I Can, You Can, Everyone is Doing the Can Can….

No, not the dance.  But something equally as exciting and so much more self-satisfying.  Unless you’re a gentleman watching some lovely French Ladies perform the time-honoured dance of the same name.  But we won’t go there….

I am talking about Canning.  Canning is preserving home-grown foods for consumption during the long, drawn-out, cold, miserable, kill your spouse for being cooped up with you for far too long Canadian winters.

DSC07094Kinda makes you appreciate all the efforts you expended tending to that garden in the nine-million degree heat all summer long.  Dealing with the cabbage worms that were eating your lettuce, or the Tomato Hornworms that devoured your toms, or fending off the young groundhog that decided your garden patch would be a great pantry source for his new home (true story, the little devil mowed down a potted lettuce plant and I had to take evasive measures).

Preserving fruits and vegetables has been in practice for eons.  Ancient Greeks, Romans and Egyptians would preserve food in salt and/or vinegar.  The principles used then are still used today, just fine-tuned to reflect current food safety practices.

If you can boil water, and I am sure most of you can, then you are fully capable of canning/preserving nature’s bounty.  Even if you do not actually grow it yourself and rely on your local farmer’s market for fresh produce, the end result is delicious, healthy, chemical/preservative-free food for you and your family.

You do not need to go out and spend a fortune on canning equipment either.  Most kitchens are already equipped with the basics.  Here are the tools you need to can/preserve at home:

  1. Dutch Oven or Stock Pot large enough to hold water at least 1”-2” above filled jars.  Ideally the pot should be around 10”-12” in diameter and around the same height.
  2. Long Handled Tongs for lifting out hot jars (BBQ tongs work great).
  3. Cheesecloth and/or Kitchen Linen for straining.
  4. Canning Jars and lids
  5. Wide-mouthed funnel for pouring hot liquids into canning jars.
  6. All-Purpose Thermometer
  7. Big, Cushy, Comfy Slippers for standing in all day.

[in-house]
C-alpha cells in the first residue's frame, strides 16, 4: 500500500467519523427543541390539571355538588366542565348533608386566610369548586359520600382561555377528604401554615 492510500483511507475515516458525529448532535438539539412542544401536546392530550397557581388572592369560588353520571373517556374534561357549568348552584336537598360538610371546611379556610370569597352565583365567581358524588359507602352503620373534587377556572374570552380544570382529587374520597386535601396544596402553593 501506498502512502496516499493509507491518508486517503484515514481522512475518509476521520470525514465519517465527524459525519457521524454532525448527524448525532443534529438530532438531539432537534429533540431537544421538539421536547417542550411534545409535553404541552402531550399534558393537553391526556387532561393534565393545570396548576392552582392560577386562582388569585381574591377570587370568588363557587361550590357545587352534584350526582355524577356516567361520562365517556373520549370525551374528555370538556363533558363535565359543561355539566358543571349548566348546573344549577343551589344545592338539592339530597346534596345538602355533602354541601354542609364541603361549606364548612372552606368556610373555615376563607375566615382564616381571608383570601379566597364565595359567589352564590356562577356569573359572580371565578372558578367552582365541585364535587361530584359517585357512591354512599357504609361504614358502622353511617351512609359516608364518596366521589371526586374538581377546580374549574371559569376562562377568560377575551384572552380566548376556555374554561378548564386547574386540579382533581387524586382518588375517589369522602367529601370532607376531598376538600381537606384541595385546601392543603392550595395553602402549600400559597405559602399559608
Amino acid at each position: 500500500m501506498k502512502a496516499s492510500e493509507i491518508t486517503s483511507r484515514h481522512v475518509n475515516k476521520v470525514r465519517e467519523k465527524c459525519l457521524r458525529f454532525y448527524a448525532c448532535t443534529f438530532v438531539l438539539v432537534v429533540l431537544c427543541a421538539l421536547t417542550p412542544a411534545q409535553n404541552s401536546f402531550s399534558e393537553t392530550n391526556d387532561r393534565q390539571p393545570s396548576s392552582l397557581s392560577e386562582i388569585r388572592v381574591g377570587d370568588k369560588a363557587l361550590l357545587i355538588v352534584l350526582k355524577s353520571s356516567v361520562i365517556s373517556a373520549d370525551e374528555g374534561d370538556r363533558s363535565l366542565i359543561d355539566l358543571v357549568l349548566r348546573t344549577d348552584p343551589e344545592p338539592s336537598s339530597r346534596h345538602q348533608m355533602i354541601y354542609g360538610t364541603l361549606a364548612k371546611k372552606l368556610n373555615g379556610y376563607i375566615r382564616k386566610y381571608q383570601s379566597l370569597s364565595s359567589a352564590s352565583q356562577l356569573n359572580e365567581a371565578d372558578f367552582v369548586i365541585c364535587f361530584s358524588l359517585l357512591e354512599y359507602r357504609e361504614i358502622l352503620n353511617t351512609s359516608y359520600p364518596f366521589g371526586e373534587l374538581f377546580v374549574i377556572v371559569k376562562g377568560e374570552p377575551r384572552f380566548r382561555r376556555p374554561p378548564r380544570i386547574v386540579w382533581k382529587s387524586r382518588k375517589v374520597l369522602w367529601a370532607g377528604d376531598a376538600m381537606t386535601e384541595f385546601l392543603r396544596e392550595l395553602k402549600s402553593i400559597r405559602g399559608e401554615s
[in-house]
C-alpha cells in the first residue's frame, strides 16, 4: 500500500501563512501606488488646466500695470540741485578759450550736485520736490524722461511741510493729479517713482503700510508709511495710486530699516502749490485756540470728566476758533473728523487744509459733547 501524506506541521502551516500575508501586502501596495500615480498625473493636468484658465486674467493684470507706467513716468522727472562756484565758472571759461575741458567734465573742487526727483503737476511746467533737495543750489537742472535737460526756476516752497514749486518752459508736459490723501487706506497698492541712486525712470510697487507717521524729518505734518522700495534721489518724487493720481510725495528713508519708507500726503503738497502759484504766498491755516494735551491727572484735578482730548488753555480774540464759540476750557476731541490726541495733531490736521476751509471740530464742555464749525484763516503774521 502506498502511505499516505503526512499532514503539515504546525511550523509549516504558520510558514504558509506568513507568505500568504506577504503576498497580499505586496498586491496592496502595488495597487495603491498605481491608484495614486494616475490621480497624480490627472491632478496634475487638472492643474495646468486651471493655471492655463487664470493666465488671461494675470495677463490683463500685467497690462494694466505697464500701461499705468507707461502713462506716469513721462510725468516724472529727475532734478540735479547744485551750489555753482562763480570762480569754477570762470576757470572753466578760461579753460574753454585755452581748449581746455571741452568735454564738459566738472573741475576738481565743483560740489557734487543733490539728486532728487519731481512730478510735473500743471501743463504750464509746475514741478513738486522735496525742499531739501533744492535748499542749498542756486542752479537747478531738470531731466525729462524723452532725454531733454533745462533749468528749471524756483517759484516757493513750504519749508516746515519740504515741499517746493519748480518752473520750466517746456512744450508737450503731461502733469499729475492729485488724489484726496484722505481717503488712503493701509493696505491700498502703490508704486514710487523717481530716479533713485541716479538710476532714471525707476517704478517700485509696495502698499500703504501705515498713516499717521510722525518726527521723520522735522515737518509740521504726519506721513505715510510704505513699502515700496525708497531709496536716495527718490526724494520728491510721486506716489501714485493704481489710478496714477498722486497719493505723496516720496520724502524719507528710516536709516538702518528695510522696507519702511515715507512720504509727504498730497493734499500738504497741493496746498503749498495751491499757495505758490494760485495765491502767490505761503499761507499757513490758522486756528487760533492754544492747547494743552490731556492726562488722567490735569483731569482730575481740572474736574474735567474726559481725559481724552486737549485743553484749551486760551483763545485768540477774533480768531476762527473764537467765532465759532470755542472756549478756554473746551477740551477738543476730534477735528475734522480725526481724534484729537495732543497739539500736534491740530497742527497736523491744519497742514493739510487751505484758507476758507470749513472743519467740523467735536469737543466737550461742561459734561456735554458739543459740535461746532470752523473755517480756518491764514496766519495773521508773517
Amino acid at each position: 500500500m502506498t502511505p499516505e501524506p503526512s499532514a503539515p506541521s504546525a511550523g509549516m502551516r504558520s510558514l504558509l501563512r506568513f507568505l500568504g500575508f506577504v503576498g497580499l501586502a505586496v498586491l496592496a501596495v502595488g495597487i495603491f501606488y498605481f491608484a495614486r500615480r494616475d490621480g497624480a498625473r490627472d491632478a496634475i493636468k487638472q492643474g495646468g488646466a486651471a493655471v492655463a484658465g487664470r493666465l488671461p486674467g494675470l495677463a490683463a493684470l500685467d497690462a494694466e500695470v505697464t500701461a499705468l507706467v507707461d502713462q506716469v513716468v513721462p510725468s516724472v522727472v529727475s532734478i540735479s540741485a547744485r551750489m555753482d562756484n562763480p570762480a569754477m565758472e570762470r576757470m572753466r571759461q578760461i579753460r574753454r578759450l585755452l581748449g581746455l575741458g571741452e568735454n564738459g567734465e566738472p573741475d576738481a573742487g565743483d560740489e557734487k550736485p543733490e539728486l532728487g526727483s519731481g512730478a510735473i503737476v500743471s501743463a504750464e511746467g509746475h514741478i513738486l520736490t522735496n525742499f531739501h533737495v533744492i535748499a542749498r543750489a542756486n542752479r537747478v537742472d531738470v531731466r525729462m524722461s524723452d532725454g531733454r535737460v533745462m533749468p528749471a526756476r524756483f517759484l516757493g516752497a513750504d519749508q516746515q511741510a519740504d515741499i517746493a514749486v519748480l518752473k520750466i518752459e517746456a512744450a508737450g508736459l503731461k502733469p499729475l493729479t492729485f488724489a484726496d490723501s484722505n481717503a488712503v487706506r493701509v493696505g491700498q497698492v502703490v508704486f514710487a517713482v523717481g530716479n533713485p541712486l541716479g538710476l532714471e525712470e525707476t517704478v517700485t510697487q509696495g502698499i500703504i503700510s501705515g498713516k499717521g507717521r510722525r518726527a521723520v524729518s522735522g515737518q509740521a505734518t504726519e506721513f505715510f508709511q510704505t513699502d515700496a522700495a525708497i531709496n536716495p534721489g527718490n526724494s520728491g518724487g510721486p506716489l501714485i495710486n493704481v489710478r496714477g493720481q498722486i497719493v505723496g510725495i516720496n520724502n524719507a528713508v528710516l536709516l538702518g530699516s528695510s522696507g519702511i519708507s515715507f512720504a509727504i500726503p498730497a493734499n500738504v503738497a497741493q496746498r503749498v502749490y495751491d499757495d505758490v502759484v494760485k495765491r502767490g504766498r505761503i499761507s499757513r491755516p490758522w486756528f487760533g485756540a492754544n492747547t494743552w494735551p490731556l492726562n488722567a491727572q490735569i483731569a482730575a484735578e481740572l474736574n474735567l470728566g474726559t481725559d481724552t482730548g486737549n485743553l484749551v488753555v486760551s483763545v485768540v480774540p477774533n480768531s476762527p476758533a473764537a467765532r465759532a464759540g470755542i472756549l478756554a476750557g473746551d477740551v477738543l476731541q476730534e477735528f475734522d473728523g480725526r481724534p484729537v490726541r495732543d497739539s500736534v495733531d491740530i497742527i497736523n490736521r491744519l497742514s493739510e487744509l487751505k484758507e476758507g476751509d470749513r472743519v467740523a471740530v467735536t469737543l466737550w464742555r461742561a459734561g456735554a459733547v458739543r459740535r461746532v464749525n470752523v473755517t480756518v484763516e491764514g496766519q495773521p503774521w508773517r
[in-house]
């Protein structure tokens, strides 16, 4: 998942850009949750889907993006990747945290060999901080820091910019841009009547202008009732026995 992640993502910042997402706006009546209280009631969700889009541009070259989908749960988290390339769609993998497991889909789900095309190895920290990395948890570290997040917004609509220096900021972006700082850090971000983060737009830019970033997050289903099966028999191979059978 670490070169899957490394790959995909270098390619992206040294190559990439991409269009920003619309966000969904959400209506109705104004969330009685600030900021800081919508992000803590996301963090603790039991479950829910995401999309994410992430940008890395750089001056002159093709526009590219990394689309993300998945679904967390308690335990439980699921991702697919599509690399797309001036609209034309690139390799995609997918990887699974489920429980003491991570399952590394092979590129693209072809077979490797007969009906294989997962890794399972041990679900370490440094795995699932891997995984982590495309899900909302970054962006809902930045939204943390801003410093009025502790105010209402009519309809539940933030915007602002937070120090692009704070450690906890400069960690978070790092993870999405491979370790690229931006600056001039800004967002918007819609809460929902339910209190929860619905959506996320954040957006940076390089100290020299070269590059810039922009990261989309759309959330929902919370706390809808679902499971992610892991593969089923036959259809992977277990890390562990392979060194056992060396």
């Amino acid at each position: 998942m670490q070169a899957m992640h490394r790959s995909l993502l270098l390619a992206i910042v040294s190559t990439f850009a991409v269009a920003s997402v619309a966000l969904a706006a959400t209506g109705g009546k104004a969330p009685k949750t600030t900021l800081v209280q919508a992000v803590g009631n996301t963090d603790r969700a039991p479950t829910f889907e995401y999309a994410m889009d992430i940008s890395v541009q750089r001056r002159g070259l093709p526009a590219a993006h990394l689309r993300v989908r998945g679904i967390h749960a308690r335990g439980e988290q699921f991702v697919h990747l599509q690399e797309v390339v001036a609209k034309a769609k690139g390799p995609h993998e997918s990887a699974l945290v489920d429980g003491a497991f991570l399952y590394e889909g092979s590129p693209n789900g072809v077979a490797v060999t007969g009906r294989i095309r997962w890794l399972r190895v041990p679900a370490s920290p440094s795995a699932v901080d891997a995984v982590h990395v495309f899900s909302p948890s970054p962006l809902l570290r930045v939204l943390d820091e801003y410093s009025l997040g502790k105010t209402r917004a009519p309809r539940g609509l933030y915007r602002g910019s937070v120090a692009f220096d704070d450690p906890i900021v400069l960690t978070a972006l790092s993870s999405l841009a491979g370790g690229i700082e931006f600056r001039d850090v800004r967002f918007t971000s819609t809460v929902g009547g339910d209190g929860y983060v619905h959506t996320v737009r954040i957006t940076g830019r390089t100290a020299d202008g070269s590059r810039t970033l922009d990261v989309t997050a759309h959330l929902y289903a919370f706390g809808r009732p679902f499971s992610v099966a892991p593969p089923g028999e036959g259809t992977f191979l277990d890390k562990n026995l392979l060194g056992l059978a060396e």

If you have these items in your kitchen already, then there are no excuses for you to not embrace the challenge of making your own preserved food.  Unless you are totally lazy, in that case, permission granted to move to Japan, whereby they are the largest producer of fast-food packaging waste in the world and you will fit right in.

To help you with your canning odyssey, I highly recommend the following book.  It has over 400 recipes for canning a myriad of food items and it is just as good for the Beginner as it is for the Seasoned Pro.  It has a full ‘How-To’ section and Troubleshooting section to answer all your questions/concerns and how-the-hell-did-I-screw-this-up scenarios.

Canning

It is available in soft cover or hard cover.  Get the soft cover, no need to spend more money than you need to.  I picked mine up on Amazon.com for less than half the price as what they wanted here in our local big-box chain.  Even with shipping it was WAY cheaper.

The only thing I will tell you..no ORDER you to do, is to really pay attention in following any canning recipe EXACTLY.  I am a notorious recipe tweaker, but when it comes to canning/preserving food, resist the urge to decrease this, add this or alter in any way shape or form, the given recipe.  Otherwise, you are inviting a trip to the hospital with potential food poisoning.   These recipes are written and perfected for best food safety practices and consumption.

Unless you want to experience Botulism…I suggest you follow the written word here.

That is my public service announcement (and liability denouncement) for the day.

Now that I have gotten the scare-your-pants-off stuff out of the way, it is time to get down to canning business.  Head to the market, grab some fresh produce and you are all set to enjoy the benefits of home preserving food.  I bet your kids wouldn’t recognize a freshly pickled dill pickle out of the jar.  Heck, let the munchkins help out, it is a great way to teach the younger generation that food doesn’t have to come in a Styrofoam or Plastic container…..

1 thought on “I Can, You Can, Everyone is Doing the Can Can….

  1. I remember, as a teen, when all my friends were out partying or playing at the water slides, my mom had me wilting in the summer heat canning veggies and fruits to last the winter. She hoarded food and could teach your little chippers a thing or 2 about collecting and storing food. Now, in my adult life, I follow her directions, use some TNT recipes and found many other recipes that suit my family. I purchased a double propane burner and I boil the jars on the deck. I love every day that is spent canning in the kitchen. It is very enjoyable to me. I know we eat better for it, and my garden produces mass amounts that would go to waste if not for jarring up all that goodness….now off to pick some berries before it gets too hot

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